Inadequate antibiotic dosing in patients receiving sustained low efficiency dialysis

Leigh Anne Keough, Amy Krauss, Joanna Laizure

Research output: Contribution to journalArticle

Abstract

Background Patients requiring SLED are often critically ill and/or hemodynamically unstable, and often need antibiotic therapy for life-threatening infections. Antibiotic dosing recommendations for intermittent hemodialysis and continuous renal replacement therapy are not appropriate for SLED and there is substantial concern for under dosing. Objective To characterize the adequacy of antibiotic dosing during SLED. Setting: Inpatient adult acute care hospital. Methods A retrospective chart review was performed for the period of October 2010 to August 2013 to identify patients who received SLED and at least one of the selected antibiotics: cefepime, daptomycin, piperacillin/tazobactam, meropenem, and vancomycin. Dosing regimens were evaluated each day the patient was receiving one of these antibiotics concurrently with SLED. The administered antibiotic dosing regimens were defined as “adequate” or “inadequate” based on recommendations available in the literature. Main outcome measure The percentage of adequate antibiotic days for each antibiotic. Results Antibiotic regimens were evaluated for a total of 51 patients: 35 (69%) with acute kidney injury, 16 (31%) with end-stage renal disease, mean SLED duration 9.3 ± 1.7 h. The total percent of adequate antibiotic days were: vancomycin 86%, cefepime 62%, daptomycin 58%, meropenem 35%, and piperacillin/tazobactam 20%. Under dosing accounted for 63% of the days antibiotic dosing was considered inadequate. Conclusion: Antibiotic dosing was frequently inadequate, especially for antibiotics requiring more frequent dosing, suggesting a high potential for subtherapeutic levels during the majority of time critically ill patients are requiring SLED.

Original languageEnglish (US)
Pages (from-to)1250-1256
Number of pages7
JournalInternational Journal of Clinical Pharmacy
Volume40
Issue number5
DOIs
StatePublished - Oct 1 2018

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Dialysis
Anti-Bacterial Agents
meropenem
Daptomycin
Vancomycin
Critical Illness
Renal Replacement Therapy
Acute Kidney Injury
Chronic Kidney Failure
Renal Dialysis
Inpatients

All Science Journal Classification (ASJC) codes

  • Pharmacy
  • Toxicology
  • Pharmacology
  • Pharmaceutical Science
  • Pharmacology (medical)

Cite this

Inadequate antibiotic dosing in patients receiving sustained low efficiency dialysis. / Keough, Leigh Anne; Krauss, Amy; Laizure, Joanna.

In: International Journal of Clinical Pharmacy, Vol. 40, No. 5, 01.10.2018, p. 1250-1256.

Research output: Contribution to journalArticle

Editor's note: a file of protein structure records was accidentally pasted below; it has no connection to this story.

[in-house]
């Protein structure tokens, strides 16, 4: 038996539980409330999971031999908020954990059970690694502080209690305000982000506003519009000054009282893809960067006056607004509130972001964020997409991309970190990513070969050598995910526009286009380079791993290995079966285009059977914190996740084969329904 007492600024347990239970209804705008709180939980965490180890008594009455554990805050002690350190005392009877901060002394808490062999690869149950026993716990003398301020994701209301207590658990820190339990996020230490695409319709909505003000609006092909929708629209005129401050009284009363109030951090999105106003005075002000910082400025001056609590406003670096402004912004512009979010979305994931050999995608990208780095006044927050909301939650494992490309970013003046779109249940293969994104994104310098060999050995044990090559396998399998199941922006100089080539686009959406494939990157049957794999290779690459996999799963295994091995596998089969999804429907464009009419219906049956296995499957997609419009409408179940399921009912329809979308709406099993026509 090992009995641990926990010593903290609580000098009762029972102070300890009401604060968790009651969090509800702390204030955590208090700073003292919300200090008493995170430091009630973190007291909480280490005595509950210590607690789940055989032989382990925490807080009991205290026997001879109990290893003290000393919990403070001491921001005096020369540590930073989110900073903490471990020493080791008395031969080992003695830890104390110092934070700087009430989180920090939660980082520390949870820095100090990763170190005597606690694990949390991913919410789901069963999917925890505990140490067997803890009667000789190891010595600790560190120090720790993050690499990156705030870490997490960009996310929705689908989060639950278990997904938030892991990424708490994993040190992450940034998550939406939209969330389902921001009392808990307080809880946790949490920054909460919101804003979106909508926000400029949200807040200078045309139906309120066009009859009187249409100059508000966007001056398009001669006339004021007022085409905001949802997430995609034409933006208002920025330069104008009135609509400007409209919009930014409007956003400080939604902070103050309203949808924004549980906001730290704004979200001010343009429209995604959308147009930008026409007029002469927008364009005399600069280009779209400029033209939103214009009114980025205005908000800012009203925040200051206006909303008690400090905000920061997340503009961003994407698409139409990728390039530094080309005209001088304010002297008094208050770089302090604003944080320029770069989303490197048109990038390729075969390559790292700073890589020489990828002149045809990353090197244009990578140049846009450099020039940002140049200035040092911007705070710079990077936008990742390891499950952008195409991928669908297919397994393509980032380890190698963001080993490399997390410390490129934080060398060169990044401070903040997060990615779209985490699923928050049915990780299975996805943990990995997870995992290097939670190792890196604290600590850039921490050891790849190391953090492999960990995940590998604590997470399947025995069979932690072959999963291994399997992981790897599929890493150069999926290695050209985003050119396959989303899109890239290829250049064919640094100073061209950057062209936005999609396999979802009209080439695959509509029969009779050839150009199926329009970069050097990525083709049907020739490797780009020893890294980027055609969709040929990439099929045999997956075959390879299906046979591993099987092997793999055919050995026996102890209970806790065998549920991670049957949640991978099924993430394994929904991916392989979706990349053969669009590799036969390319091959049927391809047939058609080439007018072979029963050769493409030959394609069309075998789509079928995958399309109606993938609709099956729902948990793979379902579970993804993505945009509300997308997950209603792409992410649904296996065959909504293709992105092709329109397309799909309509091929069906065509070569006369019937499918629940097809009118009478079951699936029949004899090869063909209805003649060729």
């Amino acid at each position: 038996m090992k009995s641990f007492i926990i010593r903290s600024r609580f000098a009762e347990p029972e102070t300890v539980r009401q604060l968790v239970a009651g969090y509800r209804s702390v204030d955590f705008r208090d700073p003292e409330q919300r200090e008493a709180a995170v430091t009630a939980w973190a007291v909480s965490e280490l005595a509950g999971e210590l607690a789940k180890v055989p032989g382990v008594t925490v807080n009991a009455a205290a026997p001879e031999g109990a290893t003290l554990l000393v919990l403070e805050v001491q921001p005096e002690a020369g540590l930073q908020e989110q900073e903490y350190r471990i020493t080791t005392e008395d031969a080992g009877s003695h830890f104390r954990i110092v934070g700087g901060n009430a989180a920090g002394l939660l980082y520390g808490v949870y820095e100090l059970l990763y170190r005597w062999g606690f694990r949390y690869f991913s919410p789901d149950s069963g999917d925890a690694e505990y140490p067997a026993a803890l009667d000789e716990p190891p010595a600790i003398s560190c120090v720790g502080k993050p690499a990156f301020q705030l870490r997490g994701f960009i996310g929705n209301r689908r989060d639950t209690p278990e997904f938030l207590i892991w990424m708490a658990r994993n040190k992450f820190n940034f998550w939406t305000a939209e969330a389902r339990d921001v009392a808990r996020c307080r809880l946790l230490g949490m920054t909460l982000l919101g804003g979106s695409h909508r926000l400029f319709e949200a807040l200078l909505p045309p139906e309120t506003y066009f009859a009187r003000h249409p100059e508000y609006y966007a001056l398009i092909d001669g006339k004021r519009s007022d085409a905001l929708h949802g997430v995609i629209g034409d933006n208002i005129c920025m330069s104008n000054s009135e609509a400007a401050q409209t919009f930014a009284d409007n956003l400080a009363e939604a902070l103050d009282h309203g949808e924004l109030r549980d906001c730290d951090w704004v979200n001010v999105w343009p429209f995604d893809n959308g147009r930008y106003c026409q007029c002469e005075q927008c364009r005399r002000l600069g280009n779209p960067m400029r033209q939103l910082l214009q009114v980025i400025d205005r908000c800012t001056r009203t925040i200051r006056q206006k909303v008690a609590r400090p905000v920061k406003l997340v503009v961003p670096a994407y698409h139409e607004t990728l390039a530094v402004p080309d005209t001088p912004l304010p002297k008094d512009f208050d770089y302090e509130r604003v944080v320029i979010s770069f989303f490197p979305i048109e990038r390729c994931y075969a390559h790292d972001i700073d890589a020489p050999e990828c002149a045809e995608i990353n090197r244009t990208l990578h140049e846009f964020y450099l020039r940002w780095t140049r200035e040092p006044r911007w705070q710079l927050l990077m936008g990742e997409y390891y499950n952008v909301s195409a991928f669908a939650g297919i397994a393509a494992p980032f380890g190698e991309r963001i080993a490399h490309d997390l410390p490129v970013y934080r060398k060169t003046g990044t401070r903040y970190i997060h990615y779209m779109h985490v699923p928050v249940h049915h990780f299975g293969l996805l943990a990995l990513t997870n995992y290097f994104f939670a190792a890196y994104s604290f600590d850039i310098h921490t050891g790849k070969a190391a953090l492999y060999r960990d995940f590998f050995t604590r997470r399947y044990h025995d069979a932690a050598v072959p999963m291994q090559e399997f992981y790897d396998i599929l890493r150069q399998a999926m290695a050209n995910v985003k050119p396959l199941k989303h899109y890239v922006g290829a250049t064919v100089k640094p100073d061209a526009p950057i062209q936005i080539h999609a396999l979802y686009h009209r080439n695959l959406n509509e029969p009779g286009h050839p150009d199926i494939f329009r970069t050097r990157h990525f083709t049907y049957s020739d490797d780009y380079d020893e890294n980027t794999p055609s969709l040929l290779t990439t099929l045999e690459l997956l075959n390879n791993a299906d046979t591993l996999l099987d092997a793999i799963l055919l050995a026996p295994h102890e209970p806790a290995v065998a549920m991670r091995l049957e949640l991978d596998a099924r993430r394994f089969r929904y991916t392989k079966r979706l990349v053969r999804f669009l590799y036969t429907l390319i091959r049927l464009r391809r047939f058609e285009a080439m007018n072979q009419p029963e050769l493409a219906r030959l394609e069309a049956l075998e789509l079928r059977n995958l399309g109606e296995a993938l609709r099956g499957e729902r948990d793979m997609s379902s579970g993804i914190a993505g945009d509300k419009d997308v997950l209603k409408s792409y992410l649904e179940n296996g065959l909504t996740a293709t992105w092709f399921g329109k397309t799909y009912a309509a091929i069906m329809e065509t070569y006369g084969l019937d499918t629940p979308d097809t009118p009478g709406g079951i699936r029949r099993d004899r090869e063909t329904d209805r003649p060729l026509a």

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abstract = "Background Patients requiring SLED are often critically ill and/or hemodynamically unstable, and often need antibiotic therapy for life-threatening infections. Antibiotic dosing recommendations for intermittent hemodialysis and continuous renal replacement therapy are not appropriate for SLED and there is substantial concern for under dosing. Objective To characterize the adequacy of antibiotic dosing during SLED. Setting: Inpatient adult acute care hospital. Methods A retrospective chart review was performed for the period of October 2010 to August 2013 to identify patients who received SLED and at least one of the selected antibiotics: cefepime, daptomycin, piperacillin/tazobactam, meropenem, and vancomycin. Dosing regimens were evaluated each day the patient was receiving one of these antibiotics concurrently with SLED. The administered antibiotic dosing regimens were defined as “adequate” or “inadequate” based on recommendations available in the literature. Main outcome measure The percentage of adequate antibiotic days for each antibiotic. Results Antibiotic regimens were evaluated for a total of 51 patients: 35 (69{\%}) with acute kidney injury, 16 (31{\%}) with end-stage renal disease, mean SLED duration 9.3 ± 1.7 h. The total percent of adequate antibiotic days were: vancomycin 86{\%}, cefepime 62{\%}, daptomycin 58{\%}, meropenem 35{\%}, and piperacillin/tazobactam 20{\%}. Under dosing accounted for 63{\%} of the days antibiotic dosing was considered inadequate. Conclusion: Antibiotic dosing was frequently inadequate, especially for antibiotics requiring more frequent dosing, suggesting a high potential for subtherapeutic levels during the majority of time critically ill patients are requiring SLED.",
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